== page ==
The Boeing Company (/ˈboʊ.ɪŋ/) is an American multinational corporation that designs, manufactures, and sells airplanes, rotorcraft, rockets, and satellites worldwide. The company also provides leasing and product support services. Boeing is among the largest global aircraft manufacturers, is the second-largest defense contractor in the world based on 2013 revenue, and is the largest exporter in the United States by dollar value. Boeing stock is a component of the Dow Jones Industrial Average.
The Boeing Company’s corporate headquarters are located in Chicago and the company is led by President and CEO Dennis Muilenburg. Boeing is organized into five primary divisions: Boeing Commercial Airplanes (BCA); Boeing Defense, Space & Security (BDS); Engineering, Operations & Technology; Boeing Capital; and Boeing Shared Services Group. In 2015, Boeing recorded $96.11 billion in sales, ranked 27th on the Fortune magazine “Fortune 500” list (2015), ranked 90th on the “Fortune Global 500” list (2015), and ranked 27th on the “World’s Most Admired Companies” list (2015).
In May 2006, four concept designs being examined by Boeing were outlined in The Seattle Times based on corporate internal documents. The research aims in two directions: low-cost airplanes, and environmental-friendly planes. Codenamed after the well-known Muppets, a design team known as the Green Team concentrated primarily on reducing fuel usage. All four designs illustrated rear-engine layouts. “Fozzie” employs open rotors and offers a lower cruising speed. “Beaker” has very thin, long wings, with the ability to partially fold-up to facilitate easier taxiing. “Kermit Kruiser” has forward swept wings over which are positioned its engines, with the aim of lowering noise below due to the reflection of the exhaust signature upward. “Honeydew” with its delta wing design, resembles a marriage of the flying wing concept and the traditional tube fuselage. As with most concepts, these designs are only in the exploratory stage, intended to help Boeing evaluate the potentials of such radical technologies. Boeing recently patented its own force field technology, also known as the shock wave attenuation system, that would protect vehicles from shock waves generated by nearby explosions. Boeing has yet to confirm when they plan to build and test the technology.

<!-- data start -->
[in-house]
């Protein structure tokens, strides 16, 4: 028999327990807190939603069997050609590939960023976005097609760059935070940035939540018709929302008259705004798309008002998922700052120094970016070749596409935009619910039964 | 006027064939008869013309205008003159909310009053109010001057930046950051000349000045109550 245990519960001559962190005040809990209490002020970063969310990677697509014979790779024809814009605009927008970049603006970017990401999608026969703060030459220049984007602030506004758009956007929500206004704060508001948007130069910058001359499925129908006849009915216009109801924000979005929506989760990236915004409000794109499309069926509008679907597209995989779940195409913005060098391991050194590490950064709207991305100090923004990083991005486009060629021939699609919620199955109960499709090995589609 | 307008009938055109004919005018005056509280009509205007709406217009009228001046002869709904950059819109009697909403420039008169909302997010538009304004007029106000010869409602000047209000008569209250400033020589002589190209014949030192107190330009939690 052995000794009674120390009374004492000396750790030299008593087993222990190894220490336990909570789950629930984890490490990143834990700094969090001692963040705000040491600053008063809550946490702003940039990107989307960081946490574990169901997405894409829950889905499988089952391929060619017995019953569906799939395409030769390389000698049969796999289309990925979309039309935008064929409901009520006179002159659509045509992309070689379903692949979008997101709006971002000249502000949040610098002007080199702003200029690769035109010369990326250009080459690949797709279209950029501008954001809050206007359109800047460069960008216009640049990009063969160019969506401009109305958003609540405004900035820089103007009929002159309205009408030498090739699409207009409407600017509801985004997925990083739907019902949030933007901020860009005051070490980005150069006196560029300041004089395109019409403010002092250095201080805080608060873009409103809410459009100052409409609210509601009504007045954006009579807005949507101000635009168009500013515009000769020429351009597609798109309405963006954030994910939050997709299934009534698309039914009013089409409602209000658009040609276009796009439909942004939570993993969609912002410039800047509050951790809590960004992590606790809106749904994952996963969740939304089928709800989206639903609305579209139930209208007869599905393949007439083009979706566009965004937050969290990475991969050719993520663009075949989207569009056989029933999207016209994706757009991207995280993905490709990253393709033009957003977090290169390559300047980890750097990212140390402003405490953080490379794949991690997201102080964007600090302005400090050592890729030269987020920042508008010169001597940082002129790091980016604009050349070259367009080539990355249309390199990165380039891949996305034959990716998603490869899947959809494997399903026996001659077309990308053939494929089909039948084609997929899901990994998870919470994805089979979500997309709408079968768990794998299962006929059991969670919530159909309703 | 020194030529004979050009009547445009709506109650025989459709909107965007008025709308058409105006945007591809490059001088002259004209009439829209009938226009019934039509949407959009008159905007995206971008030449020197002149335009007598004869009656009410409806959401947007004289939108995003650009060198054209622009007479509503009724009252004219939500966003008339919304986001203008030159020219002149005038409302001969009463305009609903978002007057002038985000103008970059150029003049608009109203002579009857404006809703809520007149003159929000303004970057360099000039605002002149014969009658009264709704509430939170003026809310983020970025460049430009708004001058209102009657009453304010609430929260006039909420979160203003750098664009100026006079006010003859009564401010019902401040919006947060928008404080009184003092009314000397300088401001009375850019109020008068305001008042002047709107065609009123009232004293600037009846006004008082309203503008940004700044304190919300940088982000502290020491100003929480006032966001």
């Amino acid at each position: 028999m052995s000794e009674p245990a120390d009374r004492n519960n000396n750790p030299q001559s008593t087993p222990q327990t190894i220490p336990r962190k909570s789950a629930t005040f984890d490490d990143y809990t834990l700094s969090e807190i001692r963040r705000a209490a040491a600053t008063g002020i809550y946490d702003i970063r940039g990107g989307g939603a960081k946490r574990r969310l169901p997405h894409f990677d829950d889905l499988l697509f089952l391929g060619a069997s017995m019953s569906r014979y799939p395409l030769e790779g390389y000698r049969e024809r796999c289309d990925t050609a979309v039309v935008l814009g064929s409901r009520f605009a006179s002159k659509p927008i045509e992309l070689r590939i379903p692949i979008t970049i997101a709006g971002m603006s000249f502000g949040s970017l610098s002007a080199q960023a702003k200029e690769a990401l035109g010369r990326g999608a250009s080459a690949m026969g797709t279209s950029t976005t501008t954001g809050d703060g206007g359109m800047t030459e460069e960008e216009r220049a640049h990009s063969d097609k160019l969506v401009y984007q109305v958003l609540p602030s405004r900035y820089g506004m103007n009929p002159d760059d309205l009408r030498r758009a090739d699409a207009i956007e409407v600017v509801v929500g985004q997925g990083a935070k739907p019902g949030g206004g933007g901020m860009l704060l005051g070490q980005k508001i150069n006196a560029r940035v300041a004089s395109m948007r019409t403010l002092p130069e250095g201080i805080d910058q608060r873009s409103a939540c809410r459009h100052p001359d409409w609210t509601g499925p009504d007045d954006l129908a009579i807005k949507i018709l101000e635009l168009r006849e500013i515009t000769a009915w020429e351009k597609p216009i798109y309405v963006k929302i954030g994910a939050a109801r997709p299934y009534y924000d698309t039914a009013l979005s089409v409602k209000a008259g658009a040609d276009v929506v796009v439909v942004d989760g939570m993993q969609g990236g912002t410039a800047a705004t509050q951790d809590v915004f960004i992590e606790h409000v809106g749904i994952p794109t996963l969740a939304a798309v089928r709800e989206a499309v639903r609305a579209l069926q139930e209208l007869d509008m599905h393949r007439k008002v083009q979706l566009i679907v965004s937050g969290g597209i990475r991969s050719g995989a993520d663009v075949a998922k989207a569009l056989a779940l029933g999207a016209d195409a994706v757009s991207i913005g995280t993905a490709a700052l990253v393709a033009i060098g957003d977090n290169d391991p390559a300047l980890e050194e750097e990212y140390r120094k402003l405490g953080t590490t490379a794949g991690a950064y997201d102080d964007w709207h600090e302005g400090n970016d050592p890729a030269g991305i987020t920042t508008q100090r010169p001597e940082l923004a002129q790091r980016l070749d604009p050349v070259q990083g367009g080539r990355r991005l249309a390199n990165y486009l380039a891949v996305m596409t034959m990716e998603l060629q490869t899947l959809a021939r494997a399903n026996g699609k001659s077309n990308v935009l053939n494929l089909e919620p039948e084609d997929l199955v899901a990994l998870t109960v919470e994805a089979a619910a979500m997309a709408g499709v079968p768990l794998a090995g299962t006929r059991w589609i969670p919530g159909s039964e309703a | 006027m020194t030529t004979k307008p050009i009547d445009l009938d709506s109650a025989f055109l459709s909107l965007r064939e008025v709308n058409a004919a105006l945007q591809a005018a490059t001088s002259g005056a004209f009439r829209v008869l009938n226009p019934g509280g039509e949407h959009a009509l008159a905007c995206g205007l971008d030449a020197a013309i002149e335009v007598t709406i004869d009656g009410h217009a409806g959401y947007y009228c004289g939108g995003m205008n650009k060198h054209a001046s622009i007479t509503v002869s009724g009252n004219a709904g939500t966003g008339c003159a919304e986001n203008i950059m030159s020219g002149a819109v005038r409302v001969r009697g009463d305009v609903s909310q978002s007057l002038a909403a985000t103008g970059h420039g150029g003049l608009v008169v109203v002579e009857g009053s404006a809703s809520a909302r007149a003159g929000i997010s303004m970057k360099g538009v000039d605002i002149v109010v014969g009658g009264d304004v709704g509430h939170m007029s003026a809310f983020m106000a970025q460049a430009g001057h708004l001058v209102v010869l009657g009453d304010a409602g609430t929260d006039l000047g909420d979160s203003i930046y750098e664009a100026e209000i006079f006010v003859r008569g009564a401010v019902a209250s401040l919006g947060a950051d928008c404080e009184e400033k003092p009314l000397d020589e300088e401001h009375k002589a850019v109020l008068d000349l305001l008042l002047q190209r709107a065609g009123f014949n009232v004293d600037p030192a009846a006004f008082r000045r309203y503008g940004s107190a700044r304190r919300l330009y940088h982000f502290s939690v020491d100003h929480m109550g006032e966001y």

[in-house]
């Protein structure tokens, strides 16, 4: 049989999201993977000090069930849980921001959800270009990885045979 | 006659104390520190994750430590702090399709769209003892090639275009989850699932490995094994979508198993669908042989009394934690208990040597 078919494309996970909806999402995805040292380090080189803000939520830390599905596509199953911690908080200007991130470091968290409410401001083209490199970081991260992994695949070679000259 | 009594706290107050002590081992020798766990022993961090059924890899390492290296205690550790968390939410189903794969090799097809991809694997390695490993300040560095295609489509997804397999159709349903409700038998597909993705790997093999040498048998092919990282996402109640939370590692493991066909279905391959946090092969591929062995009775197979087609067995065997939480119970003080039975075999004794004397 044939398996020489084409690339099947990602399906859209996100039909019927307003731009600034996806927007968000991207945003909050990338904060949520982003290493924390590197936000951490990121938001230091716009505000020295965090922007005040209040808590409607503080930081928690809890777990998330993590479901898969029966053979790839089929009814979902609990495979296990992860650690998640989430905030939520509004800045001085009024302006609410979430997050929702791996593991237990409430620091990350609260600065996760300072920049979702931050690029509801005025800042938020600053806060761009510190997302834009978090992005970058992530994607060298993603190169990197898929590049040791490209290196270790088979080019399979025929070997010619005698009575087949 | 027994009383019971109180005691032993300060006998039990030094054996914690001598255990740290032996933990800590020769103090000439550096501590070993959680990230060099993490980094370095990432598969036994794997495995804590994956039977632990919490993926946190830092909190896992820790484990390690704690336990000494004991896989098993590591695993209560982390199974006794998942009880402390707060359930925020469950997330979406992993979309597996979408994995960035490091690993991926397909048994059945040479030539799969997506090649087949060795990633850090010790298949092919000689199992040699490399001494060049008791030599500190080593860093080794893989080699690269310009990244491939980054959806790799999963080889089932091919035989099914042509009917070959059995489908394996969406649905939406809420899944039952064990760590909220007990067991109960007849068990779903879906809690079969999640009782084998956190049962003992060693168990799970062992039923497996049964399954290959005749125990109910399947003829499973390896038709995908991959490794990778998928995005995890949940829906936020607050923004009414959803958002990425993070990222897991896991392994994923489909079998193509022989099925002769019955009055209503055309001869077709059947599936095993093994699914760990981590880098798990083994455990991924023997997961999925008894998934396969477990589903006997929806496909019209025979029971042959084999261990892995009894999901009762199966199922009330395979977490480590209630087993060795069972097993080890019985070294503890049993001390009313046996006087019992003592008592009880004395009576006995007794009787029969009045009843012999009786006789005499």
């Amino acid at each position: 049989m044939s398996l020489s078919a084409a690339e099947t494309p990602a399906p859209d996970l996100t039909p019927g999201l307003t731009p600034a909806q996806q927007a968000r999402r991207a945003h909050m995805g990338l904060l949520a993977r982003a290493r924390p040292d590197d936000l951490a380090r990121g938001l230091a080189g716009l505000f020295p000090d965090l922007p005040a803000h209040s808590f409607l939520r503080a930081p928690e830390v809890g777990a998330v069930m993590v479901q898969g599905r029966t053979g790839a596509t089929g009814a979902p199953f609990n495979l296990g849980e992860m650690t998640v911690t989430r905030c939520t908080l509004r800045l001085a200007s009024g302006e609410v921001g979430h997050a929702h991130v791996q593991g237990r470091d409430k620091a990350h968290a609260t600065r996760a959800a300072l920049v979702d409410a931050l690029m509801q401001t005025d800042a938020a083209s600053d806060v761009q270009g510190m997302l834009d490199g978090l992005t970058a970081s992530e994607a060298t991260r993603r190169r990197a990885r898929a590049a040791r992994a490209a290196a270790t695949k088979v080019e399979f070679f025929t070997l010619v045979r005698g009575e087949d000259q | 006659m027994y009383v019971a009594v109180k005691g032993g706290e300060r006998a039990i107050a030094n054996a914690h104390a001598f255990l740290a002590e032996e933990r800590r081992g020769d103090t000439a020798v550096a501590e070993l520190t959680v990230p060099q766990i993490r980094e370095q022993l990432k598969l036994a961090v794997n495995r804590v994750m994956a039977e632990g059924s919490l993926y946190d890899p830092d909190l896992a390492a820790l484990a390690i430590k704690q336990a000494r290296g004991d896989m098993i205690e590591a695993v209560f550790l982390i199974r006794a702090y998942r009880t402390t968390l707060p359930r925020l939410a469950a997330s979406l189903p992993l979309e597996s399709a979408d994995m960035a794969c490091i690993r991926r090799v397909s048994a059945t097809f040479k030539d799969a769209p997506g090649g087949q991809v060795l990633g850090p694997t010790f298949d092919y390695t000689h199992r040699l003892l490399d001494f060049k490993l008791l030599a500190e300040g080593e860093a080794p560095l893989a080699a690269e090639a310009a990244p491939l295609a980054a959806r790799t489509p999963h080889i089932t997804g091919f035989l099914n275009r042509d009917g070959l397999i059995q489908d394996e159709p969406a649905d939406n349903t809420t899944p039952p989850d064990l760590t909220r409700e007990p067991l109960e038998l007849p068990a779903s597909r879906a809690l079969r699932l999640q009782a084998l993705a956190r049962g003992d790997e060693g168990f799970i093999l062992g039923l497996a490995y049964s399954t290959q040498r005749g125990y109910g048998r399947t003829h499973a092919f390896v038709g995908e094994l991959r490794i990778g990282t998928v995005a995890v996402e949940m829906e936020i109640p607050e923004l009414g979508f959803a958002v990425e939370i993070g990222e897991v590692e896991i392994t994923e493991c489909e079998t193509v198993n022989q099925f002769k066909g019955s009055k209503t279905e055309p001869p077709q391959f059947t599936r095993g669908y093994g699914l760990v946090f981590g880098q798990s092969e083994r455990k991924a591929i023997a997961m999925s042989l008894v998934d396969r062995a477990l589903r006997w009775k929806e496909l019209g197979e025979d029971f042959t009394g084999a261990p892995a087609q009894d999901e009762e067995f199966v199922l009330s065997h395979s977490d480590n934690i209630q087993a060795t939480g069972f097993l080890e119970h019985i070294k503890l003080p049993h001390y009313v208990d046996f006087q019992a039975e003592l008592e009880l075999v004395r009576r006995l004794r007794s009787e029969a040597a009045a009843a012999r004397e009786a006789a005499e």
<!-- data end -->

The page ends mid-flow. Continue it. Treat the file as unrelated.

In 2010, Boeing completed its acquisition of Argon ST Inc. Based in Fairfax, Virginia, Argon ST develops C4ISR (Command, Control, Communications, Computers, Intelligence, Surveillance, and Reconnaissance) and combat systems. On June 30, 2010, Boeing announced its intent to acquire Argon ST as part of the company’s strategy to expand its capabilities to address the C4ISR, cyber and intelligence markets. On November 17, 2011, it was reported that Lion Air has committed to ordering 201 Boeing 737 MAX and 29 737-900ER airliners. This order, when finalized, is worth $21.7 billion at list prices. This is larger than any of Boeing’s previous commercial aircraft sales. The deal includes options for a further 150 airliners.
On January 5, 2012, Boeing announced plans to close its facilities in Wichita, Kansas with 2,160 workers before 2014, more than 80 years after it was established. Boeing had employed as many as 40,000 people there. Boeing announced on May 13, 2013 it would cut 1,500 IT jobs in Seattle, Washington over the next three years in combination of layoffs, attrition and relocation. Most of those will be relocated (approximately 600 jobs each) to St. Louis, Missouri, and North Charleston, South Carolina. The company announced a 26 percent increase in profits—US$1.23 billion total—for Q4 2013, citing higher demand for commercial aircraft.